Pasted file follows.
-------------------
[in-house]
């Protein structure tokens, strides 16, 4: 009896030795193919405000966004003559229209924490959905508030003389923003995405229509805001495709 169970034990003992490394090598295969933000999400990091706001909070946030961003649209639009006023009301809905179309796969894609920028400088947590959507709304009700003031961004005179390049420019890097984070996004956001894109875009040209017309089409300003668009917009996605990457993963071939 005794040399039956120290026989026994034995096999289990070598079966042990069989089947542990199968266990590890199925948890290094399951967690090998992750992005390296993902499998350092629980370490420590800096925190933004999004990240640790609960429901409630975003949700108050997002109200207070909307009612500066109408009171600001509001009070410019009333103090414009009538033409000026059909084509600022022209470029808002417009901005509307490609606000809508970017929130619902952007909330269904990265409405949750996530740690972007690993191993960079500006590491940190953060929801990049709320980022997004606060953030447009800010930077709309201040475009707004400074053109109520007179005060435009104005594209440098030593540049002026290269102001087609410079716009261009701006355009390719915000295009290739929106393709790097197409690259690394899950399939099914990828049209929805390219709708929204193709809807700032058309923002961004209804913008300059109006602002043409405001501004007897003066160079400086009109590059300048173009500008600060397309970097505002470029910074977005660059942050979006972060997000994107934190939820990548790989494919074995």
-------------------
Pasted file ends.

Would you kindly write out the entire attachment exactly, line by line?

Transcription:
[in-house]
């Protein structure tokens, strides 16, 4: 009896030795193919405000966004003559229209924490959905508030003389923003995405229509805001495709 169970034990003992490394090598295969933000999400990091706001909070946030961003649209639009006023009301809905179309796969894609920028400088947590959507709304009700003031961004005179390049420019890097984070996004956001894109875009040209017309089409300003668009917009996605990457993963071939 005794040399039956120290026989026994034995096999289990070598079966042990069989089947542990199968266990590890199925948890290094399951967690090998992750992005390296993902499998350092629980370490420590800096925190933004999004990240640790609960429901409630975003949700108050997002109200207070909307009612500066109408009171600001509001009070410019009333103090414009009538033409000026059909084509600022022209470029808002417009901005509307490609606000809508970017929130619902952007909330269904990265409405949750996530740690972007690993191993960079500006590491940190953060929801990049709320980022997004606060953030447009800010930077709309201040475009707004400074053109109520007179005060435009104005594209440098030593540049002026290269102001087609410079716009261009701006355009390719915000295009290739929106393709790097197409690259690394899950399939099914990828049209929805390219709708929204193709809807700032058309923002961004209804913008300059109006602002043409405001501004007897003066160079400086009109590059300048173009500008600060397309970097505002470029910074977005660059942050979006972060997000994107934190939820990548790989494919074995």